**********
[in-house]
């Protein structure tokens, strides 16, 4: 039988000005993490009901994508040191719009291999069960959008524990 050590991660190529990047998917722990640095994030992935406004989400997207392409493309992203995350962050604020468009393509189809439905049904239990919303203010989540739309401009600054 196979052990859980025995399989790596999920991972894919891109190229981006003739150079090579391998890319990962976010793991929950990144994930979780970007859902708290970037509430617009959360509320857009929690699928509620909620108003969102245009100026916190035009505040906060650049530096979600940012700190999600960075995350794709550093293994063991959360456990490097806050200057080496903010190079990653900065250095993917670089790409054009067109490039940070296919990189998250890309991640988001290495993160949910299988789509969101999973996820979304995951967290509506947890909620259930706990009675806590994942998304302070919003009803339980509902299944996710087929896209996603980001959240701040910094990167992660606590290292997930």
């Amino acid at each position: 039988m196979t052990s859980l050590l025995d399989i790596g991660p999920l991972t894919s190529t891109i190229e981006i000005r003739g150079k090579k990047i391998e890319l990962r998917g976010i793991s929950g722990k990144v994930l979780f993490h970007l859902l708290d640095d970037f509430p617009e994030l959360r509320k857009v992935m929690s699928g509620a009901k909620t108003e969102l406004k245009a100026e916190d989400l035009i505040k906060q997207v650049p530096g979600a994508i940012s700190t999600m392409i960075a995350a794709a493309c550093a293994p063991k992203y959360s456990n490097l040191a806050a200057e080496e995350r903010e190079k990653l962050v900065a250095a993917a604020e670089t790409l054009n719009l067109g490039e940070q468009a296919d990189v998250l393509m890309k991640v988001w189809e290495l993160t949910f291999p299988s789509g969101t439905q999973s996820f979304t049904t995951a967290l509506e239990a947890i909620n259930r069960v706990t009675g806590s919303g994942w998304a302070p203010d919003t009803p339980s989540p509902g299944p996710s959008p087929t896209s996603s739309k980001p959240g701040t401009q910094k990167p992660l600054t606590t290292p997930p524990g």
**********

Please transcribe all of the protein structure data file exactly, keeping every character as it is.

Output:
[in-house]
């Protein structure tokens, strides 16, 4: 039988000005993490009901994508040191719009291999069960959008524990 050590991660190529990047998917722990640095994030992935406004989400997207392409493309992203995350962050604020468009393509189809439905049904239990919303203010989540739309401009600054 196979052990859980025995399989790596999920991972894919891109190229981006003739150079090579391998890319990962976010793991929950990144994930979780970007859902708290970037509430617009959360509320857009929690699928509620909620108003969102245009100026916190035009505040906060650049530096979600940012700190999600960075995350794709550093293994063991959360456990490097806050200057080496903010190079990653900065250095993917670089790409054009067109490039940070296919990189998250890309991640988001290495993160949910299988789509969101999973996820979304995951967290509506947890909620259930706990009675806590994942998304302070919003009803339980509902299944996710087929896209996603980001959240701040910094990167992660606590290292997930």
């Amino acid at each position: 039988m196979t052990s859980l050590l025995d399989i790596g991660p999920l991972t894919s190529t891109i190229e981006i000005r003739g150079k090579k990047i391998e890319l990962r998917g976010i793991s929950g722990k990144v994930l979780f993490h970007l859902l708290d640095d970037f509430p617009e994030l959360r509320k857009v992935m929690s699928g509620a009901k909620t108003e969102l406004k245009a100026e916190d989400l035009i505040k906060q997207v650049p530096g979600a994508i940012s700190t999600m392409i960075a995350a794709a493309c550093a293994p063991k992203y959360s456990n490097l040191a806050a200057e080496e995350r903010e190079k990653l962050v900065a250095a993917a604020e670089t790409l054009n719009l067109g490039e940070q468009a296919d990189v998250l393509m890309k991640v988001w189809e290495l993160t949910f291999p299988s789509g969101t439905q999973s996820f979304t049904t995951a967290l509506e239990a947890i909620n259930r069960v706990t009675g806590s919303g994942w998304a302070p203010d919003t009803p339980s989540p509902g299944p996710s959008p087929t896209s996603s739309k980001p959240g701040t401009q910094k990167p992660l600054t606590t290292p997930p524990g």